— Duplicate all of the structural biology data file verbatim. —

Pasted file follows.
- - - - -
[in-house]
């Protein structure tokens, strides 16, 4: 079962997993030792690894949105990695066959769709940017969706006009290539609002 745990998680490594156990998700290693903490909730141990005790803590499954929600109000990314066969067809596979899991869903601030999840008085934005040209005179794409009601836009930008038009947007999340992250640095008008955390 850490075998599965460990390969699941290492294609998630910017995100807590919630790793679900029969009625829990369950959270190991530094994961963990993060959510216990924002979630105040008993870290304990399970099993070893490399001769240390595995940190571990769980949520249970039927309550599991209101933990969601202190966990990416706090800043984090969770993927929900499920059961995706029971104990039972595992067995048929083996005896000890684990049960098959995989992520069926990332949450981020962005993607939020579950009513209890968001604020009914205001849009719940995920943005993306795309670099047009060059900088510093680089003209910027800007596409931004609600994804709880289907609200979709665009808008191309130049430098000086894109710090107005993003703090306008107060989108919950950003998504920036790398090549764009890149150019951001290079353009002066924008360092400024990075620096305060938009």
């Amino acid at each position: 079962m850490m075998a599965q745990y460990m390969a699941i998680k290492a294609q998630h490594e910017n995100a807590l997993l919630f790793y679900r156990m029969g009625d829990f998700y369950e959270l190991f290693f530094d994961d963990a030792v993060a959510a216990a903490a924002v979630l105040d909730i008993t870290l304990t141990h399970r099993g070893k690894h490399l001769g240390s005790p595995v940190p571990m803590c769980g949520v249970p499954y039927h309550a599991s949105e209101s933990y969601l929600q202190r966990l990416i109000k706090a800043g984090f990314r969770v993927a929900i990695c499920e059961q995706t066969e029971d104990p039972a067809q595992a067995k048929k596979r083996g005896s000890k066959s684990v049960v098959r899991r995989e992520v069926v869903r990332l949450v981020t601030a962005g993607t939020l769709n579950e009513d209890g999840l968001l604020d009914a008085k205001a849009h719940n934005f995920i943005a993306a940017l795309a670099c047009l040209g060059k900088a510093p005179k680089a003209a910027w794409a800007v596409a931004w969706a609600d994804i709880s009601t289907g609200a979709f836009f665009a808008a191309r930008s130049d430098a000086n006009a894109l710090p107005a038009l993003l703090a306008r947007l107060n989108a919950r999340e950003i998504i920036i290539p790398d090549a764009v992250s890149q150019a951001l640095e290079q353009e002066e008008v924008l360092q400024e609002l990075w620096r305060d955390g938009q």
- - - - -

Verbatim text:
[in-house]
């Protein structure tokens, strides 16, 4: 079962997993030792690894949105990695066959769709940017969706006009290539609002 745990998680490594156990998700290693903490909730141990005790803590499954929600109000990314066969067809596979899991869903601030999840008085934005040209005179794409009601836009930008038009947007999340992250640095008008955390 850490075998599965460990390969699941290492294609998630910017995100807590919630790793679900029969009625829990369950959270190991530094994961963990993060959510216990924002979630105040008993870290304990399970099993070893490399001769240390595995940190571990769980949520249970039927309550599991209101933990969601202190966990990416706090800043984090969770993927929900499920059961995706029971104990039972595992067995048929083996005896000890684990049960098959995989992520069926990332949450981020962005993607939020579950009513209890968001604020009914205001849009719940995920943005993306795309670099047009060059900088510093680089003209910027800007596409931004609600994804709880289907609200979709665009808008191309130049430098000086894109710090107005993003703090306008107060989108919950950003998504920036790398090549764009890149150019951001290079353009002066924008360092400024990075620096305060938009």
């Amino acid at each position: 079962m850490m075998a599965q745990y460990m390969a699941i998680k290492a294609q998630h490594e910017n995100a807590l997993l919630f790793y679900r156990m029969g009625d829990f998700y369950e959270l190991f290693f530094d994961d963990a030792v993060a959510a216990a903490a924002v979630l105040d909730i008993t870290l304990t141990h399970r099993g070893k690894h490399l001769g240390s005790p595995v940190p571990m803590c769980g949520v249970p499954y039927h309550a599991s949105e209101s933990y969601l929600q202190r966990l990416i109000k706090a800043g984090f990314r969770v993927a929900i990695c499920e059961q995706t066969e029971d104990p039972a067809q595992a067995k048929k596979r083996g005896s000890k066959s684990v049960v098959r899991r995989e992520v069926v869903r990332l949450v981020t601030a962005g993607t939020l769709n579950e009513d209890g999840l968001l604020d009914a008085k205001a849009h719940n934005f995920i943005a993306a940017l795309a670099c047009l040209g060059k900088a510093p005179k680089a003209a910027w794409a800007v596409a931004w969706a609600d994804i709880s009601t289907g609200a979709f836009f665009a808008a191309r930008s130049d430098a000086n006009a894109l710090p107005a038009l993003l703090a306008r947007l107060n989108a919950r999340e950003i998504i920036i290539p790398d090549a764009v992250s890149q150019a951001l640095e290079q353009e002066e008008v924008l360092q400024e609002l990075w620096r305060d955390g938009q």